Similarly, companies that adopted Six Sigma found many projects to have Lean-type goals, such as to reduce inventory, speed workflow and eliminate non-value-adding activity. These projects really did not require the rigors of full statistical analysis. Indeed, applying the full methodology of classical Six Sigma unduly lengthened the project cycle time, frustrating project sponsors and management.

 Wise Black Belts quickly adjusted and addressed these problems with the appropriate Lean tools, such as value stream mapping, Praeto charting, value-add/non-value-add analyses, etc. No extensive control charting or design-of-experiment work was needed.

A merger of the power of each methodology was inevitable. By combining the two, the improvement project leader (Lean Expert or Six Sigma Black Belt) has a full tool kit from which to draw.

As Michael George states in “Lean Six Sigma: Combining Six Sigma Quality with Lean Speed”, “Lean Six Sigma is a methodology that maximizes shareholder value by achieving the fastest rate of improvement in customer satisfaction, cost, quality, process speed and invested capital. The fusion of Lean and Six Sigma is required because:
• Lean cannot bring a process under statistical control.
• Six Sigma alone cannot dramatically improve process speed or reduce invested capital.”

So, how can these methodologies and their respective, and often overlapping tools, be best applied in the chemical industry?

Faster and better operation
Chemical batch processing is in many regards similar to discreet parts manufacturing, long the domain of Lean. Raw materials must be brought in from suppliers. These materials are typically staged and must be loaded into equipment for processing or assembly. Later they are unloaded and packaged into finished form. Variation either in the raw materials (inputs) or the process cause variation and possible defects in the finished product (output). The rigors of Six Sigma statistical analysis can address variation at these points. The tools of Lean can be used to focus on the speed of the entire process and changeovers, from unloading dock to final shipment, thus eliminating waste in handling, movement, storage, changeovers and staging.

Because most batch processes are not dedicated to a single product, a key waste in these operations is the time spent changing over from one product to the next and the wasted product or flush media involved. Thus, many engineers and managers work to lengthen the production run to eliminate the frequency of changeovers. Unfortunately, this is the wrong approach; it drives up overall inventory because each product must then be made in large enough quantities to last the entire production cycle. The right approach is to focus on driving waste out of the changeover through time-reduction techniques and engineering, so changeovers are quicker.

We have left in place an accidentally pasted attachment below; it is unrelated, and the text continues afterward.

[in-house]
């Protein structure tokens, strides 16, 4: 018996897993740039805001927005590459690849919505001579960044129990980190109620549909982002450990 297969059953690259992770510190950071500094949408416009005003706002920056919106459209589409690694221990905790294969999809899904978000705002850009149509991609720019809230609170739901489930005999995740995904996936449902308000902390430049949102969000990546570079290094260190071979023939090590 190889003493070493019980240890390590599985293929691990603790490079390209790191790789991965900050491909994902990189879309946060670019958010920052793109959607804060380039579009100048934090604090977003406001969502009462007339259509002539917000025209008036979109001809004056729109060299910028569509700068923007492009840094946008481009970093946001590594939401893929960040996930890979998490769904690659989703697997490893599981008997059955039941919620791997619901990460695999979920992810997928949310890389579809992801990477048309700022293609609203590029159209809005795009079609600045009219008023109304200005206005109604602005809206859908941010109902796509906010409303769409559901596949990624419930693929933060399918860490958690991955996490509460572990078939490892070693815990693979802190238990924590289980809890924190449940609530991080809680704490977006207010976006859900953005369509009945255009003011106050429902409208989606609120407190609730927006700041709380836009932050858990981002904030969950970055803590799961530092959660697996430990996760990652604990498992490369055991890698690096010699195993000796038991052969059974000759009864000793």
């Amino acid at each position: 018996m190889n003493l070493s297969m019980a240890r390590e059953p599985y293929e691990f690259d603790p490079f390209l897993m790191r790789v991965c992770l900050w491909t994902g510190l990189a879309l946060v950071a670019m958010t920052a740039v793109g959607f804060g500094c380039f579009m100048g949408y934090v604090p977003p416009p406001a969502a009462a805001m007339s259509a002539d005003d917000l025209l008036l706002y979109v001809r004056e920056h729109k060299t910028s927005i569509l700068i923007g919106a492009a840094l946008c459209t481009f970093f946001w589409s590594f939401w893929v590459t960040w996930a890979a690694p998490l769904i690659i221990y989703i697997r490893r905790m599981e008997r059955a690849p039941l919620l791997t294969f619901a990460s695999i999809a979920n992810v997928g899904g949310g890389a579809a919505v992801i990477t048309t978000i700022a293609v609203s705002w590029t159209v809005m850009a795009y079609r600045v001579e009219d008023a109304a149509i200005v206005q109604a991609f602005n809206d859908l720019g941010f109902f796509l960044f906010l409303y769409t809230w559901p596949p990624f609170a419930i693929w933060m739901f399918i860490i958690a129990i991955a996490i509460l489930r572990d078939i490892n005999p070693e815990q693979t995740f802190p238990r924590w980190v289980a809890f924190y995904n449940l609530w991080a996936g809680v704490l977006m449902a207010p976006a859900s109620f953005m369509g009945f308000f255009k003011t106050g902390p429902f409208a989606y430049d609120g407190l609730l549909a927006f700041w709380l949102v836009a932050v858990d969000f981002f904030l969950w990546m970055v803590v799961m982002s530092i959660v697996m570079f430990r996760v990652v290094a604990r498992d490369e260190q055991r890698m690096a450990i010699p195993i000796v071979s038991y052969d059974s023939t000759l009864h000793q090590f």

Opting for frequent, but shorter, changeovers, while keeping total changeover time the same, provides several advantages:

• It enables faster cycling through the production schedule and results in lower net inventory.
• It gives staff more opportunity to build changeover expertise and skill, which further shortens the changeover time.
• It also helps ensure that changeovers get attention for engineering study and improvement.
 It results, given well-engineered changeovers, in shorter time to steady-state operation, which, in turn, decreases defects since processes generally produce fewer defects at steady state compared to startup or shutdown.

Continuous processes mirror batch processes; they simply are on a much larger scale. Instead of lift trucks moving materials to and from warehouses to batch process, large-scale continuous processing plants use miles of pipe to transport materials to dozens of storage vessels. The waste is the same, the effects are the same.

A continuous reactor, just like a batch kettle, might have catalyst beds that must be changed at regular intervals. Some processes foul with unreacted chemicals or residue that must be removed. Changeover time-reduction techniques apply. And, of course, many continuous processes include various batch operations.

Whether we are considering batch or continuous systems, there is a key element that cannot be overlooked. Lean can only be truly effective when the process is stable and consistently capable of meeting customer specifications and needs. Lean efforts to increase speed and reduce inventory without a stable and capable process in place will likely result in a disappointed customer when the process breaks down or experiences a quality upset. The statistical analysis inherent in Six Sigma plays a crucial role in identifying the root causes that prevent establishing stability, consistency and capability.